Remember, these are not the teachings of a Catholic, but of the great modern leader in American theology, President of both American Revision Committees which produced the American Standard Revised Version. One of his tendencies is described as follows:
"The first of these which we shall mention is the 'primacy of Peter,' which Dr. Schaff pronounces 'a subject of vast importance,' and justly observes that 'the claims of the Papacy are well known to center here.' Dr. Schaff fully asserts 'the primacy of Peter,' and devotes about thirty pages of his work to the proof of it, and the exposition of its relations to the Christian church and its history."(13)
We shall now see that Dr. Schaff's anti-Scriptural doctrine of the "Person of Christ," modifies all doctrines and destroys Inspiration:
"As the conception of Christianity as a principle or life, the divine-human life of Christ, leads to unscriptural views of His person; modifies essentially the scheme of redemption, and the mode of its application; involves the theory of organic development, with all its consequences; so, finally, it includes a new and thoroughly anti-Protestant view of the Church."(14)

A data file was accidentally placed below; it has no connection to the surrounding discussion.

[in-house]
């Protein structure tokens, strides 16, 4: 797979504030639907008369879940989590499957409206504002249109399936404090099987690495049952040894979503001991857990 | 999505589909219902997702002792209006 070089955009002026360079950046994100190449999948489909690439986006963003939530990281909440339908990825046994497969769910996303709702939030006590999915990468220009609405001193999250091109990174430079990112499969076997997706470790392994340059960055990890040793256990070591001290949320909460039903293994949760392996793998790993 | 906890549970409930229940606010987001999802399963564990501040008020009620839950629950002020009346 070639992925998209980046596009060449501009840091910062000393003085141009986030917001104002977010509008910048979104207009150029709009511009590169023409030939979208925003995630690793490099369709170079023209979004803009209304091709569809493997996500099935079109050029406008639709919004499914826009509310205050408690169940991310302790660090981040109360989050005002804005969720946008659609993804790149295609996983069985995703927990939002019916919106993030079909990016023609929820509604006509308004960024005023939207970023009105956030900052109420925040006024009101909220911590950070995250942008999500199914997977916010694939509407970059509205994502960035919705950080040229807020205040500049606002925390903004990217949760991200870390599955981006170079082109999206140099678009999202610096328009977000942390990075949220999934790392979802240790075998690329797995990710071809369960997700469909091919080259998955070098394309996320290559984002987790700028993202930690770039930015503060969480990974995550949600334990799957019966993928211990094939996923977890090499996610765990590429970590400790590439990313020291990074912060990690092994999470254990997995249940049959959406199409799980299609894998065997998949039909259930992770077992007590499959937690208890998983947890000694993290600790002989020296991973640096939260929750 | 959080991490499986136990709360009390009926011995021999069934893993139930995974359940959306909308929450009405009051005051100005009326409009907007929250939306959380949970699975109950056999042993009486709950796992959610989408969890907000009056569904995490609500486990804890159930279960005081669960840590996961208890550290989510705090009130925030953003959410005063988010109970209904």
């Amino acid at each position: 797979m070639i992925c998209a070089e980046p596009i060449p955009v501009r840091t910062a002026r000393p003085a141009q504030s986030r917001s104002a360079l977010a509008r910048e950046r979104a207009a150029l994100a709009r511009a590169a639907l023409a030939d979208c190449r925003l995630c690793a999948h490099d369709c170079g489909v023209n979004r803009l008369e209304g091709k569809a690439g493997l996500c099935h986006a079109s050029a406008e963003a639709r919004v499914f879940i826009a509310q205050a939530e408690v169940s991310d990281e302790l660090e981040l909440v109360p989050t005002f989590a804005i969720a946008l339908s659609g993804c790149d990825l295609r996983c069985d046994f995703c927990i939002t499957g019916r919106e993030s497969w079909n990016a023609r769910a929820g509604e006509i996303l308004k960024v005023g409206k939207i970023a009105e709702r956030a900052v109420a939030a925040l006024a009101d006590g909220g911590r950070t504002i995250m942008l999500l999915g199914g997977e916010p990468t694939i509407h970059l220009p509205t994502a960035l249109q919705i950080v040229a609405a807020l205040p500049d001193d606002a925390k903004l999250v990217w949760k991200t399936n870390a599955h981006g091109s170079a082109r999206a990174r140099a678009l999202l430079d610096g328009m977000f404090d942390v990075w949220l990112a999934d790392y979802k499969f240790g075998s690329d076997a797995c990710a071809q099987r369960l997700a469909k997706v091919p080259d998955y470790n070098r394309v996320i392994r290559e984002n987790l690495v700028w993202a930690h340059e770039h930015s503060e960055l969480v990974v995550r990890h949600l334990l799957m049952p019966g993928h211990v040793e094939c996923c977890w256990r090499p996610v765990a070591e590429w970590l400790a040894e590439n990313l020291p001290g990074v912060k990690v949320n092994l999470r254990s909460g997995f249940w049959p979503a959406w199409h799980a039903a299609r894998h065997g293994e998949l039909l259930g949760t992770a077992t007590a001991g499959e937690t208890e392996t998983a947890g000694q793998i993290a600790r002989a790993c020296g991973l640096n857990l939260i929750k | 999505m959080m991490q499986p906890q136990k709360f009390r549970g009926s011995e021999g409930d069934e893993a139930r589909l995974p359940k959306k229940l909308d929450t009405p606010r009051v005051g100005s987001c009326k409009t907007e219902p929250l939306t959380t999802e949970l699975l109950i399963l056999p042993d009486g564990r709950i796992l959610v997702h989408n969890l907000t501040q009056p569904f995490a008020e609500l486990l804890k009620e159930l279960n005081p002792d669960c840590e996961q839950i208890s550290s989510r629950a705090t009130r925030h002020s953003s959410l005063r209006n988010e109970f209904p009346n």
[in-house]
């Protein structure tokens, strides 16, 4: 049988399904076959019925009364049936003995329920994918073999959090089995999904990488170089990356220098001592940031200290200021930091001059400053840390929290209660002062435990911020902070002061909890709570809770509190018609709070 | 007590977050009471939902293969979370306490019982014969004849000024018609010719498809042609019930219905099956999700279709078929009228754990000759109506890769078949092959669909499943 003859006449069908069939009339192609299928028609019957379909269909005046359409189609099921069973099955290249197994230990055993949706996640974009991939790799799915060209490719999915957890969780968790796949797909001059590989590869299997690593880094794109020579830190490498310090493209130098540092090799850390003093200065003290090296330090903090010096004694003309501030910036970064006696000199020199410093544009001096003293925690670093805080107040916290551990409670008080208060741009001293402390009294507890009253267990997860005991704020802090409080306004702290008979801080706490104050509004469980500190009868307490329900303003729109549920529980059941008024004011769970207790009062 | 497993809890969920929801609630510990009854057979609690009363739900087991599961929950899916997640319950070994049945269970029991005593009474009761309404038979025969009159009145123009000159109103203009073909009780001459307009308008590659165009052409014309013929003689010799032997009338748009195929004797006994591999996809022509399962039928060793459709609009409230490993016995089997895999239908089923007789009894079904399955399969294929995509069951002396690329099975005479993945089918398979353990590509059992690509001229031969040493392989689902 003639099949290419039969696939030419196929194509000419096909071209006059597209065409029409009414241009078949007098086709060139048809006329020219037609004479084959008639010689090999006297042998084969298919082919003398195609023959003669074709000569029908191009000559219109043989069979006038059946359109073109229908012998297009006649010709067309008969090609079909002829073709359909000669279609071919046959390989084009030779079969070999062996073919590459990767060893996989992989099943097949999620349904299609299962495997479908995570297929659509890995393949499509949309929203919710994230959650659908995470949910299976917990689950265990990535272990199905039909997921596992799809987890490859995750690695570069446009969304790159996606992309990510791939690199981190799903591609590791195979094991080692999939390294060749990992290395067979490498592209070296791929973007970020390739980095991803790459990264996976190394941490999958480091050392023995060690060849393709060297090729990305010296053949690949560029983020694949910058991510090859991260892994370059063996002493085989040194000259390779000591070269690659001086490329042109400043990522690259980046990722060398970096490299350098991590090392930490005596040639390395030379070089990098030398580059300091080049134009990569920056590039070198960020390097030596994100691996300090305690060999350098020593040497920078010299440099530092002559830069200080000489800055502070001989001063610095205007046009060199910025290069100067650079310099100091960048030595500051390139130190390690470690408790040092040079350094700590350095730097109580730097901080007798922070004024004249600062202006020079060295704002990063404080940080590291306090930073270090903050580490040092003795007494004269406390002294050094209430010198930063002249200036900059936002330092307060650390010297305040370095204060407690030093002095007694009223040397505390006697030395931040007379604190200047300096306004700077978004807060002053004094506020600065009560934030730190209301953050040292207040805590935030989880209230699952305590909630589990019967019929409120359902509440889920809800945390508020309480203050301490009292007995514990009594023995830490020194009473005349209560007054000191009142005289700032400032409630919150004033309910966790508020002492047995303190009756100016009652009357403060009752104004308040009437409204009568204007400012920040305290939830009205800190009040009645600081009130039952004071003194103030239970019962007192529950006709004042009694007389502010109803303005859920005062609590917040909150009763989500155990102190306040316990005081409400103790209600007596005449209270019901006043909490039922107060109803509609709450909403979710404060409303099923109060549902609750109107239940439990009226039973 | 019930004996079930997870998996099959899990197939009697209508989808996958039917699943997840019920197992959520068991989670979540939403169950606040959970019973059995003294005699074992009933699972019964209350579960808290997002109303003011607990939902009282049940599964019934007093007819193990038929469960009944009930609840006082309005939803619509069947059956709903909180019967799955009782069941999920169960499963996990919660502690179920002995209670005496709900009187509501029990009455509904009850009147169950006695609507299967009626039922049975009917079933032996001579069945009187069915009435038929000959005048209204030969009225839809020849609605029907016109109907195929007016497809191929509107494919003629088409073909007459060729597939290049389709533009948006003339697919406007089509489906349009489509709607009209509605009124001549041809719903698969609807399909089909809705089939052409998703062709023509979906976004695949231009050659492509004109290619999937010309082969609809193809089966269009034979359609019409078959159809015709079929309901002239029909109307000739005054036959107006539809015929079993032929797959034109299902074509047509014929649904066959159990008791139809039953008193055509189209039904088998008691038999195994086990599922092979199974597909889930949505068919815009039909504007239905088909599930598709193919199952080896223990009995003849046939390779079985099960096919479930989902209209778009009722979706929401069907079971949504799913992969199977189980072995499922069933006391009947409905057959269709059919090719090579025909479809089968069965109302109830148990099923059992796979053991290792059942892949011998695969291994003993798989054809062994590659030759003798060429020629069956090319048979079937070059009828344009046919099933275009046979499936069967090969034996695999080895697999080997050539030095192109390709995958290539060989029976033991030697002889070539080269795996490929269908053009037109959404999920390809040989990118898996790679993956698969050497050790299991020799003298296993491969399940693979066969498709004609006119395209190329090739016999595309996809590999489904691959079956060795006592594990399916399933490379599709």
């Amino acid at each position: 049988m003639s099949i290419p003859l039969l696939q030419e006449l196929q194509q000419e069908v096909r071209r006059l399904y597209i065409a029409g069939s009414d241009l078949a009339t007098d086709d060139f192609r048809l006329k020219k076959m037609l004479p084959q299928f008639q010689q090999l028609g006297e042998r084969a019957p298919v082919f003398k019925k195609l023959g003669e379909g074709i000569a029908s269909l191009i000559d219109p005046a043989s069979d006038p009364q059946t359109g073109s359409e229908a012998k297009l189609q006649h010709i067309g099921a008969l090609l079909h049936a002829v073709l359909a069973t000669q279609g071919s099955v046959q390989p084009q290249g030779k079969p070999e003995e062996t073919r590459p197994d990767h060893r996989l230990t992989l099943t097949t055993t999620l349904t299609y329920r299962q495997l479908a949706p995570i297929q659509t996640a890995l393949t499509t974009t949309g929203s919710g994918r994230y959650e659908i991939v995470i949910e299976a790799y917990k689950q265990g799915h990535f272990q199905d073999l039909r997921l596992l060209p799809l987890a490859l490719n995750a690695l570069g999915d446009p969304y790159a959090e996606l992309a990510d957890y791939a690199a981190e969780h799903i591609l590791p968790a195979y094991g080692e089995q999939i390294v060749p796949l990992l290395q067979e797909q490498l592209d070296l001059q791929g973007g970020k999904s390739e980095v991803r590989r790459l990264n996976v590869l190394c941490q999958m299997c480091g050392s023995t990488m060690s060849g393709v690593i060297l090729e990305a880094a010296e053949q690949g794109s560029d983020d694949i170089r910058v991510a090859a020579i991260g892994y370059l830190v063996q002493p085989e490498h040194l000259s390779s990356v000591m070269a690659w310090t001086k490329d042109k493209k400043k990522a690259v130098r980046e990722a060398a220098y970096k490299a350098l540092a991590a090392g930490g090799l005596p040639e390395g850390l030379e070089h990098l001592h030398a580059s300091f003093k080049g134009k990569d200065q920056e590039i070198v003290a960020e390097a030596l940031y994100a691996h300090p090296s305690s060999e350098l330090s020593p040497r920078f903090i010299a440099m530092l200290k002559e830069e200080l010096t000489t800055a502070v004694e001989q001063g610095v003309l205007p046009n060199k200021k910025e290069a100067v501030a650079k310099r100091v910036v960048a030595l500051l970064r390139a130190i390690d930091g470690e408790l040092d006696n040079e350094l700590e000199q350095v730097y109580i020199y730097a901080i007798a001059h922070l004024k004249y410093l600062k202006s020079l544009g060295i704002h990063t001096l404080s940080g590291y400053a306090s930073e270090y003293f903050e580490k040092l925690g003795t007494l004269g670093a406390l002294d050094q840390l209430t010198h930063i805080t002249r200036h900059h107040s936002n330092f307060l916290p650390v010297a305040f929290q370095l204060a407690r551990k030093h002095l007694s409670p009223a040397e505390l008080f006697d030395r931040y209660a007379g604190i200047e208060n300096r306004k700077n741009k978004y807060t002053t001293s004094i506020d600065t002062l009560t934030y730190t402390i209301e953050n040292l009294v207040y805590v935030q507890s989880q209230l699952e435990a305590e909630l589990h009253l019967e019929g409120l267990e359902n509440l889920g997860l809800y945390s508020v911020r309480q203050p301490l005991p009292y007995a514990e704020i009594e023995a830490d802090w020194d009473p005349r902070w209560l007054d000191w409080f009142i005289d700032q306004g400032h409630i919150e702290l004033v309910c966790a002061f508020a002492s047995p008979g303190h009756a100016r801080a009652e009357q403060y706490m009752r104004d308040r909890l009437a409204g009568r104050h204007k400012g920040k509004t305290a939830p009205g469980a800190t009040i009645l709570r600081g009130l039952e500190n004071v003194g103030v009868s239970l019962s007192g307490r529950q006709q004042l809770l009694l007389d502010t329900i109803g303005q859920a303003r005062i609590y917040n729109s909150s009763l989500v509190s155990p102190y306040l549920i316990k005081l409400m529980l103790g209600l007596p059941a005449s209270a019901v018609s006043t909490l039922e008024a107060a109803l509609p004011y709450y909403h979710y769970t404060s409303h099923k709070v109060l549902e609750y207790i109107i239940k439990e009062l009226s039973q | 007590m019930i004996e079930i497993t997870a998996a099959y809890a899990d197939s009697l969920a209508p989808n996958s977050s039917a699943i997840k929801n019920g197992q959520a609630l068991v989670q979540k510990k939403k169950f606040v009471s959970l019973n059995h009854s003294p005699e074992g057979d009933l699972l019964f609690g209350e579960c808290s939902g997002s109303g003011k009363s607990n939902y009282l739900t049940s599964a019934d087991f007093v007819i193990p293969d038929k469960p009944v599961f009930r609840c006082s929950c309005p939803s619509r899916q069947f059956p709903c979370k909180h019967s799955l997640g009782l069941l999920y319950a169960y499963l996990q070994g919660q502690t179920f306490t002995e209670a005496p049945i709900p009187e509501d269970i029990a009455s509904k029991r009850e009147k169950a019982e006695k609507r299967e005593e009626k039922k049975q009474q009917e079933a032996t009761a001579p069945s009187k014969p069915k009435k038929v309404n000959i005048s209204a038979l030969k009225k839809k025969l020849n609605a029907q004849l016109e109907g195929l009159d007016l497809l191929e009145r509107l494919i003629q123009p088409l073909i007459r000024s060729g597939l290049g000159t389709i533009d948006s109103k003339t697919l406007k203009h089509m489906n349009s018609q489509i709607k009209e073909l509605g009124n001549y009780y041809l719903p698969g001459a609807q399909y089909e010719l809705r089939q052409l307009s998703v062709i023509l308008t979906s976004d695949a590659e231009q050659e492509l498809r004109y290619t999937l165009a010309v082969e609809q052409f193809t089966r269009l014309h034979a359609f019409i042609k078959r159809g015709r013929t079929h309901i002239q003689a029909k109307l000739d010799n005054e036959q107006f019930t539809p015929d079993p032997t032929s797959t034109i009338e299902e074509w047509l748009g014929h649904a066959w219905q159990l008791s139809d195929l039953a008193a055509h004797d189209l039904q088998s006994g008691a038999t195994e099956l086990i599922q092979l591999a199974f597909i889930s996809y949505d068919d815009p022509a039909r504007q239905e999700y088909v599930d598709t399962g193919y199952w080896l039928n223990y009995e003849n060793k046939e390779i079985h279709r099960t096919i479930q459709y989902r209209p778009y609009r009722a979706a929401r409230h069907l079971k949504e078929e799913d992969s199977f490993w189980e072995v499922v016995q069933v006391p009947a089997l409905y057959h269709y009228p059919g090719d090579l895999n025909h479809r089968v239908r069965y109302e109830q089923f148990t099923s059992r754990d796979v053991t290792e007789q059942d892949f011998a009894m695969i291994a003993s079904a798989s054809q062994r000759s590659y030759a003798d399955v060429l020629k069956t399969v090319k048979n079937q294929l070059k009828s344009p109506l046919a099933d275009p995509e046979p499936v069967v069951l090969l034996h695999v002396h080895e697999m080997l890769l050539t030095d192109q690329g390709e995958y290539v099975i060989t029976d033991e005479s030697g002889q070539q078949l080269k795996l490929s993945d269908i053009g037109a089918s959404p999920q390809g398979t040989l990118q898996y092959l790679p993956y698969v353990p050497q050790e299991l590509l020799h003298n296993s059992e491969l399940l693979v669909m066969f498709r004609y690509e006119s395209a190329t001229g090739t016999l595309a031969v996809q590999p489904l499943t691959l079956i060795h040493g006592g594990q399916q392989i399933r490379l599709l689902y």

Or, as this writer says in another place on Dr. Schaff's conception of Christ:
"It involves the doctrine of organic development, which overturns all the established views of the nature of revelation and of Christian doctrine. Revelation can no longer be understood as the supernatural objective communication of divine truths, but the elevation of human nature to a higher state, by which its intuitions of spiritual objects become more distinct."(15)
What an indictment of this modern doctrine of the Person of Christ! This teaching transfers the revelation of God from the Bible to the feelings, emotions, intuitions, and human judgment of the individual. It places a church composed of such individuals above the written Word of God. May we not here direct the reader's attention to this startling truth, that rejecting the infallibility and inspiration of the Bible leads to seeking refuge in another infallibility. Among Hindus and others, this is the infallibility of the individual; among the Papists, it comes to the infallibility of the Church.